Ukraine dismisses its promise to US
Kiev may strike Crimea, a Ukrainian presidential aide says, despite assurances US weapons won’t be used to hit Russian territory
Ukraine will use US-supplied rocket systems to strike into Russian territory should it deem such attacks necessary, Ukrainian Presidential Adviser Alexey Arestovich said on Thursday.
Responding to a question about whether the restrictions on the use of US-supplied rocket systems apply to Crimea, a peninsula that overwhelmingly voted to become part of Russia in a referendum, Arestovich said that it belonged to Ukraine.
“Crimea is ours. It belongs to Ukraine. And they [Russia] know it. Therefore, it will fly to Crimea double-time, should the need arise”, he pointed out, alleging that Kiev has already successfully struck targets on the peninsula.
Arestovich’s comment comes despite US Secretary of State Antony Blinken saying on Wednesday that Kiev has given Washington “assurances” that it won’t use American rockets to attack targets in Russia.
The Biden administration announced on Wednesday that it would send Ukraine $700 million in new military aid, including the M142 High Mobility Artillery Rocket System, more commonly referred to as HIMARS. This weapon fires barrage rockets with an effective range of around 30km, but can also deploy tactical ballistic missiles that increase the range to up to 300km. Russia has previously raised concerns over such a move, but they were dismissed by Washington.
Arestovich’s statement echoes the claim made by another Ukrainian politician. Egor Chernev, a Ukrainian MP, said on Wednesday that Russian aircraft and military stationed on Russia’s territory are “legitimate targets.” “We have taken on certain obligations, but no one can guarantee where the missile will strike. Kiev has its own weapons, such as howitzers, self-propelled guns, Tactical Operational Missile Complexes ‘Tochka’ which can reach such targets,” he told local news.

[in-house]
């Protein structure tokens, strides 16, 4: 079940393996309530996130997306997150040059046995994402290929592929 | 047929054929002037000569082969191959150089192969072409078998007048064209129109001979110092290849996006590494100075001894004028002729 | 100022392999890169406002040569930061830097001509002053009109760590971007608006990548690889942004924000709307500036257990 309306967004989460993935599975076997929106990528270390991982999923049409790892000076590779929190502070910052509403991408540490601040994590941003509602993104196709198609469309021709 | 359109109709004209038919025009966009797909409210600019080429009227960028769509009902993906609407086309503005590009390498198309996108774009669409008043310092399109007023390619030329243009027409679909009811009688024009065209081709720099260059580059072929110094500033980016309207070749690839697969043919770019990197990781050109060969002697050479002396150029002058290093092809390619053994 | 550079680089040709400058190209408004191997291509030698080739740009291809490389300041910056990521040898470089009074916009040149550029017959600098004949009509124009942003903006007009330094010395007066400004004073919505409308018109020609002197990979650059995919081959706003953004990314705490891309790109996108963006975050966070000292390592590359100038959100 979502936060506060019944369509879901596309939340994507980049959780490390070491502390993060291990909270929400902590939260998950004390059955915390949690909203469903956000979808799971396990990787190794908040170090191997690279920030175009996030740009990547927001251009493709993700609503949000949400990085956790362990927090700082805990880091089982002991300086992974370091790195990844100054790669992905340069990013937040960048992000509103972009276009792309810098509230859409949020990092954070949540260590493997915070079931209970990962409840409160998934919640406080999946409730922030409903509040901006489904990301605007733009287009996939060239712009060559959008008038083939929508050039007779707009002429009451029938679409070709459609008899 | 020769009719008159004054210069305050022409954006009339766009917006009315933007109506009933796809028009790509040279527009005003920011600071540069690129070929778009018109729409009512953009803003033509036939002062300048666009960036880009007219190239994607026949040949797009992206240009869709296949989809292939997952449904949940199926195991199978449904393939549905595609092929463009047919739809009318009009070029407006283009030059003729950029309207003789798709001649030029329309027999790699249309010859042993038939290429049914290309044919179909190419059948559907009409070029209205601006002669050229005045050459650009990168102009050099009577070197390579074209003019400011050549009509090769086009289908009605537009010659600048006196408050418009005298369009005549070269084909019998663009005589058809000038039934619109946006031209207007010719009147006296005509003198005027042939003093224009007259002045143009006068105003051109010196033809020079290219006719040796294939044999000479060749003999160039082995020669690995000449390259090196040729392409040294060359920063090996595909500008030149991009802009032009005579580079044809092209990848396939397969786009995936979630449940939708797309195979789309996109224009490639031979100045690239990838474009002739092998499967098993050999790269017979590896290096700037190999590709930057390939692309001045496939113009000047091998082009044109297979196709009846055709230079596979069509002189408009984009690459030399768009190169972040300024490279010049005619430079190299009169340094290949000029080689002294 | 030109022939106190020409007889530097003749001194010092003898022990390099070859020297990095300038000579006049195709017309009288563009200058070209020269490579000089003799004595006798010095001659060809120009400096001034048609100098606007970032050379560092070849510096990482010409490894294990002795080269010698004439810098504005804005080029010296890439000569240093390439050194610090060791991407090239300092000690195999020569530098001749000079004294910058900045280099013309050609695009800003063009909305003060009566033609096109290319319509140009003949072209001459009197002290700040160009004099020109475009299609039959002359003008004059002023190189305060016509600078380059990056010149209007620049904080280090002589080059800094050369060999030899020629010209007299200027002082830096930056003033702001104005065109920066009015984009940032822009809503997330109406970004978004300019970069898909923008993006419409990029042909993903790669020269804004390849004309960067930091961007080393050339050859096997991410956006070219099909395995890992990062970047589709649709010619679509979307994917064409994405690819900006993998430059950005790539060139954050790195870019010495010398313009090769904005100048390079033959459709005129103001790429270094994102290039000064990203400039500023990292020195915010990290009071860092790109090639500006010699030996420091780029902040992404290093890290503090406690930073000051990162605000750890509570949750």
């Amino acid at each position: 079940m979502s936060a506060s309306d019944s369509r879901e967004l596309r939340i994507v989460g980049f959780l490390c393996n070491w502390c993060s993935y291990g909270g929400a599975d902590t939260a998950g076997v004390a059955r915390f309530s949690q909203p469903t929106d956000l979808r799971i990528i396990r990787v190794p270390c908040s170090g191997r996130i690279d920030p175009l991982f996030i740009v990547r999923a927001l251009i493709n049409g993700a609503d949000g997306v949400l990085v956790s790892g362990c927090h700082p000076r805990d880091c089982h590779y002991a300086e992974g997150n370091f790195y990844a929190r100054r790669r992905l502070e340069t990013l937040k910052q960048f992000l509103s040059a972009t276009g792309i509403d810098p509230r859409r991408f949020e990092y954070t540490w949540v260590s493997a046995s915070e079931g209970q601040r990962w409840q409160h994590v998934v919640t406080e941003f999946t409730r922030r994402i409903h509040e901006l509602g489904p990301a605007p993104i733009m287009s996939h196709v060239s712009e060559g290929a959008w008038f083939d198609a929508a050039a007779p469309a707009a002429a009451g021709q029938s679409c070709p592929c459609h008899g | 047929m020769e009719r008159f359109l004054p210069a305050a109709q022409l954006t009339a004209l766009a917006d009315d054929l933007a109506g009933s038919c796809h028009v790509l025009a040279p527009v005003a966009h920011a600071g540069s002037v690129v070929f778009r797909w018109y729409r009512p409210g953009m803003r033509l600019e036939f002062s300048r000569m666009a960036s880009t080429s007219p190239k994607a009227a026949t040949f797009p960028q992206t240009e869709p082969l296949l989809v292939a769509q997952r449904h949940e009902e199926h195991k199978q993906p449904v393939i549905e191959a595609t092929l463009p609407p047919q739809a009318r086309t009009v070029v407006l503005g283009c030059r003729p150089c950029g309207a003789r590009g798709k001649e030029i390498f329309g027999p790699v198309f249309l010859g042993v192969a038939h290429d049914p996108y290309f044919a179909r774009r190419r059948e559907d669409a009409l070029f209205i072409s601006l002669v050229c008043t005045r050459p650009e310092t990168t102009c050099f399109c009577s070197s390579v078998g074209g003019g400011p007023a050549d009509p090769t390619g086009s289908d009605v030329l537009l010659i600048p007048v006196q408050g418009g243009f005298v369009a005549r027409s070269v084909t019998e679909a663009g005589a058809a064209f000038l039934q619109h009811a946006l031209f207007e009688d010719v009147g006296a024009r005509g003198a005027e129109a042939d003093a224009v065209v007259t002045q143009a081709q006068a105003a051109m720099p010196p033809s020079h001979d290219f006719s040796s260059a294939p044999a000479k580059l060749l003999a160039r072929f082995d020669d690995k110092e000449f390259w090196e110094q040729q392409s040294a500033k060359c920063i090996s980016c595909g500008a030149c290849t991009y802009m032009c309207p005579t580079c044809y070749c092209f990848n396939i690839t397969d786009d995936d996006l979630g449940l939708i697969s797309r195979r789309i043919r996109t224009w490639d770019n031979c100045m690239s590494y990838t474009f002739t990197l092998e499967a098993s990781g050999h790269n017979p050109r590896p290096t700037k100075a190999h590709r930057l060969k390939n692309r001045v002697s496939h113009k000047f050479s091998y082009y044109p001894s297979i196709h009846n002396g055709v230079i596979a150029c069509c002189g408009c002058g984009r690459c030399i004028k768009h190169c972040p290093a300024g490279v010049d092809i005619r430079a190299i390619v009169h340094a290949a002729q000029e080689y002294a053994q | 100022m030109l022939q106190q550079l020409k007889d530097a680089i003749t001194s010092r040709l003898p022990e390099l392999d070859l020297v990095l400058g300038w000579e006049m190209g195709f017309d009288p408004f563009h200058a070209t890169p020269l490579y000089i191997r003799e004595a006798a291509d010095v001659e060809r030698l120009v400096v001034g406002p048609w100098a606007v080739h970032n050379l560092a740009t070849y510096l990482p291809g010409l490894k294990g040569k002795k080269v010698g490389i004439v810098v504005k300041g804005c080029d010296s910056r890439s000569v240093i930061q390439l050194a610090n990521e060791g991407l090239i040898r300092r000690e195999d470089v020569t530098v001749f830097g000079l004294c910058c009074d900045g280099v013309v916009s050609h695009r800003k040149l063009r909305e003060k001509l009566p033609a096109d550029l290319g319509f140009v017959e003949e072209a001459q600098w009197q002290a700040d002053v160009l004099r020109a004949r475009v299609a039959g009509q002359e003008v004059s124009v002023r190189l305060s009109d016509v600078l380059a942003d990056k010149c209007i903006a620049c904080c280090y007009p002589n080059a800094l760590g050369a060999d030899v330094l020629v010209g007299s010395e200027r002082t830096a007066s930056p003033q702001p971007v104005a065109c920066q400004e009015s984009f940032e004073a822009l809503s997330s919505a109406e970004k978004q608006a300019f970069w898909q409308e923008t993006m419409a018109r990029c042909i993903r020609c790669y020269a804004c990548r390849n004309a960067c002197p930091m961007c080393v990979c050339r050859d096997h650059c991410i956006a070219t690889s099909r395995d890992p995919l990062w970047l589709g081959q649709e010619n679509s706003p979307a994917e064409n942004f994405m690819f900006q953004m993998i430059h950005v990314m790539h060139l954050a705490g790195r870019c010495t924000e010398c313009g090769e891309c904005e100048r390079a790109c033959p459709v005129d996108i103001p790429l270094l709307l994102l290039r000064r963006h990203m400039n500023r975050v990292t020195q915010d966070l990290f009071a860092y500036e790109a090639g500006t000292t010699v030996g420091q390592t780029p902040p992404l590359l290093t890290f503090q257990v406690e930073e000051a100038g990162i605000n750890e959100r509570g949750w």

Russia considers Crimea to be an integral part of its territory after the peninsula overwhelmingly voted to part ways with Ukraine and join Russia in a 2014 referendum.
Russia attacked the neighboring state in late February, following Ukraine’s failure to implement the terms of the Minsk agreements, first signed in 2014, and Moscow’s eventual recognition of the Donbass republics of Donetsk and Lugansk. The German- and French-brokered protocols were designed to give the breakaway regions special status within the Ukrainian state.
The Kremlin has since demanded that Ukraine officially declare itself a neutral country that will never join the US-led NATO military bloc. Kiev insists the Russian offensive was completely unprovoked and has denied claims it was planning to retake the two republics by force.